Machin, Chapter 5
1.) Since every human is different, with different personalities and characteristics, would there ever be a way to study subjects and accurately relate conclusions to larger populations?
2.) When conducting a ethnographic study, the researcher's own perspectives and background can influence what they deem to be important and choose to include within their study. Doesn't it then make sense to make multiple different researchers conduct these studies to incorporate their varied views and conclusions into discussions?
3.) There never is a guarantee that respondents will truthfully answer questions or act genuinely in observed setting, but when comparing all methodologies, Ethnography in my opinion is most successful.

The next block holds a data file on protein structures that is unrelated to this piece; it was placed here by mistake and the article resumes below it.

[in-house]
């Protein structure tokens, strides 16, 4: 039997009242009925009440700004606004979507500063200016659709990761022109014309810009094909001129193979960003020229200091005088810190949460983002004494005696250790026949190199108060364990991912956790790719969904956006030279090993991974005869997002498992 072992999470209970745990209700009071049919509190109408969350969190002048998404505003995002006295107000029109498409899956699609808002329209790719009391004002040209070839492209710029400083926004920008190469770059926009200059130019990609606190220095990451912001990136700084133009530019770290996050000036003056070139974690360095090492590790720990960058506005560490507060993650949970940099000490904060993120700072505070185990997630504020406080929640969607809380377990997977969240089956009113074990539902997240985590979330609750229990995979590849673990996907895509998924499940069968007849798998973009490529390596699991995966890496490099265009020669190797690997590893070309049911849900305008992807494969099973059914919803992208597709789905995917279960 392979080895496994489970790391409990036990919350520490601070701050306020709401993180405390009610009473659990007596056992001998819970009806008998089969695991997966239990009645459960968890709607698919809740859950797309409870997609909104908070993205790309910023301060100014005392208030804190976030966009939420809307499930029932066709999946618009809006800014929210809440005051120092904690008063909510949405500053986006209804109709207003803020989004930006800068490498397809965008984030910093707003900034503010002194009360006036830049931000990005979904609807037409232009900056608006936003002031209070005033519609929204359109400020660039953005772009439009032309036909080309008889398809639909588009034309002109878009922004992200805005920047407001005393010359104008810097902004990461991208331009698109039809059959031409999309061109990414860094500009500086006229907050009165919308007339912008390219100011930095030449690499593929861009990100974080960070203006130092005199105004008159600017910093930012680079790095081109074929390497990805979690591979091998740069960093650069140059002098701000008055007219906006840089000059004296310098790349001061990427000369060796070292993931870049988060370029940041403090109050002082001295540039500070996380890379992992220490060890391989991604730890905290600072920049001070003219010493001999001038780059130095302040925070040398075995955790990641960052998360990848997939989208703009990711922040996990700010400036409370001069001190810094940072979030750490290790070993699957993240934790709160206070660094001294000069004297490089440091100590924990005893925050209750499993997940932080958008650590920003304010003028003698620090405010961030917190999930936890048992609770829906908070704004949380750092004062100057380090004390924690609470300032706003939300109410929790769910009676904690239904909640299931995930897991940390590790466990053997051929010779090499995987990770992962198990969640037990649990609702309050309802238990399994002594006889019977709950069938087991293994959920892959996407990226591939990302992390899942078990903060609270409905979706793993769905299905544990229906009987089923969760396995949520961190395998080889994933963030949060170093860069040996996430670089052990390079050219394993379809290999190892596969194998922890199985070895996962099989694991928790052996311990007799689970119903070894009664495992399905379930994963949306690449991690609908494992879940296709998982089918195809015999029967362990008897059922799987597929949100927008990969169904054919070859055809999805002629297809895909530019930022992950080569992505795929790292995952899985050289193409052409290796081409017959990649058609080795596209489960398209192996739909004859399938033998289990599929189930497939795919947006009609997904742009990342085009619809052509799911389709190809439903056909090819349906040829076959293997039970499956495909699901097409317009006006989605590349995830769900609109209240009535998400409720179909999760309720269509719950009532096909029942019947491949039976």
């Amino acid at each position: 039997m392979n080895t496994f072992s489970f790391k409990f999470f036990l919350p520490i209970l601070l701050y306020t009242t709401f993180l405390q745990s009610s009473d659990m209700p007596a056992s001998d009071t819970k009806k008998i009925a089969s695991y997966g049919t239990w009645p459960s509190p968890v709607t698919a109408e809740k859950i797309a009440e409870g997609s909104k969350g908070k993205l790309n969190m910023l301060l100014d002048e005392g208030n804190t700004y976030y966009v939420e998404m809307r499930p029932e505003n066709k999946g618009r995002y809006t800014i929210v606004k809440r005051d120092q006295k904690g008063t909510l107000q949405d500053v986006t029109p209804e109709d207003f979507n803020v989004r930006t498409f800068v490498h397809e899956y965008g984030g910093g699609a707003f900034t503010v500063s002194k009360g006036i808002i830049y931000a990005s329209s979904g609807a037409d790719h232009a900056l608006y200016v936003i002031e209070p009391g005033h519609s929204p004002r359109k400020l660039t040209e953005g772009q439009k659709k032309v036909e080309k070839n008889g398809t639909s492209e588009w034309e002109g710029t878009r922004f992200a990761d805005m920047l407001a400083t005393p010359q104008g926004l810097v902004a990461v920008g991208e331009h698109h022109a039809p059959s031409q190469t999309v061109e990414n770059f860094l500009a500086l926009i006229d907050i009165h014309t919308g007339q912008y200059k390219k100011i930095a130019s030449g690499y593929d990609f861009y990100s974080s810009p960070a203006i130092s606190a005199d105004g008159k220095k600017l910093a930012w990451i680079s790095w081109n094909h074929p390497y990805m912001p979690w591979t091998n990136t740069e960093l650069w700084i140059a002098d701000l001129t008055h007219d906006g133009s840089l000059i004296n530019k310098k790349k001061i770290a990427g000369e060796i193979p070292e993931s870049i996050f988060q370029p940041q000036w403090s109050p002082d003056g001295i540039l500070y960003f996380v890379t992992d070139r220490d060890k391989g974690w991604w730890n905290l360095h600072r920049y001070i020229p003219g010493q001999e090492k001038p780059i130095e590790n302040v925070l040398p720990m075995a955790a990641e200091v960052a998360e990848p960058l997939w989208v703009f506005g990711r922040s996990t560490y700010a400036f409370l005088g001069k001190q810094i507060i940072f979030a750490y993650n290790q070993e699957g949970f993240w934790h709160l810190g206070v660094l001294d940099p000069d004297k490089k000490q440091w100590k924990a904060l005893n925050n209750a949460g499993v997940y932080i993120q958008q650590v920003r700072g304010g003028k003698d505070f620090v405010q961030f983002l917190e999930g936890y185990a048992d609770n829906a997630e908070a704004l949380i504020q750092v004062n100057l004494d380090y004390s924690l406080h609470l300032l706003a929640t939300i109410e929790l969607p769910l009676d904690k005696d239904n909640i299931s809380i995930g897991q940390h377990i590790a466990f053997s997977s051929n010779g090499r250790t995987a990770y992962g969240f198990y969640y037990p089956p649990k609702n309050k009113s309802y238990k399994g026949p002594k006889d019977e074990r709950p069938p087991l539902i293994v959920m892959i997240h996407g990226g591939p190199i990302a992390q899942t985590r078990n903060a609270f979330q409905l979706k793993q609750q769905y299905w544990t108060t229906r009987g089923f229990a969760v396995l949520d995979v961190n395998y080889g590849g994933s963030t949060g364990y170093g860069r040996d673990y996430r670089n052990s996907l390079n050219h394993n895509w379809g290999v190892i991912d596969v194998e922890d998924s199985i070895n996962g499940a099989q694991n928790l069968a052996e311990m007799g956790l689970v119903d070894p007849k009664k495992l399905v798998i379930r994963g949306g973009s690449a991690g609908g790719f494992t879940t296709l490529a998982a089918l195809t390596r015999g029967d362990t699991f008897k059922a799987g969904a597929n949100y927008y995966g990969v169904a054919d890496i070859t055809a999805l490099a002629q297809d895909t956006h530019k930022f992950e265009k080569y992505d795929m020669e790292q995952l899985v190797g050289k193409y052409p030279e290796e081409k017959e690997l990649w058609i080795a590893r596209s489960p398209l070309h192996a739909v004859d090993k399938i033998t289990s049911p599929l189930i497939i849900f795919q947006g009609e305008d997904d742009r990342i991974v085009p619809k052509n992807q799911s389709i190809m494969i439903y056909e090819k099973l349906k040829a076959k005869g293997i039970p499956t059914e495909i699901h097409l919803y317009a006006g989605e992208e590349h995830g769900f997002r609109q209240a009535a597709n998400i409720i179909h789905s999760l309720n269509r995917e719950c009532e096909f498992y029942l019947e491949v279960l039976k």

Seiter, Making Distinctions...
1.) I find it somewhat humorous when the researcher is discribing the men's answers about watching soap operas and them obviously fibbing on the issue, like how they say they rarely watch soaps yet they answered the advertisement inquiring to study soap opera viewers. Would anyone agree that in general the thought of embarrasment causes people to hide or lie because they fear to be socially unaccepted by their actions and behaviors?
2.) Seiter describes the interview as full of miscommunications, based of class distinctions, ranging from wide varieties of topics and subjects. Like we have been discussing in class, it is important to allow your subjects to lead the interview and feel comfortable to have an open discussion, but doesn't it also make sense to somewhat gear the conversation so it doesn't sway too far off subject?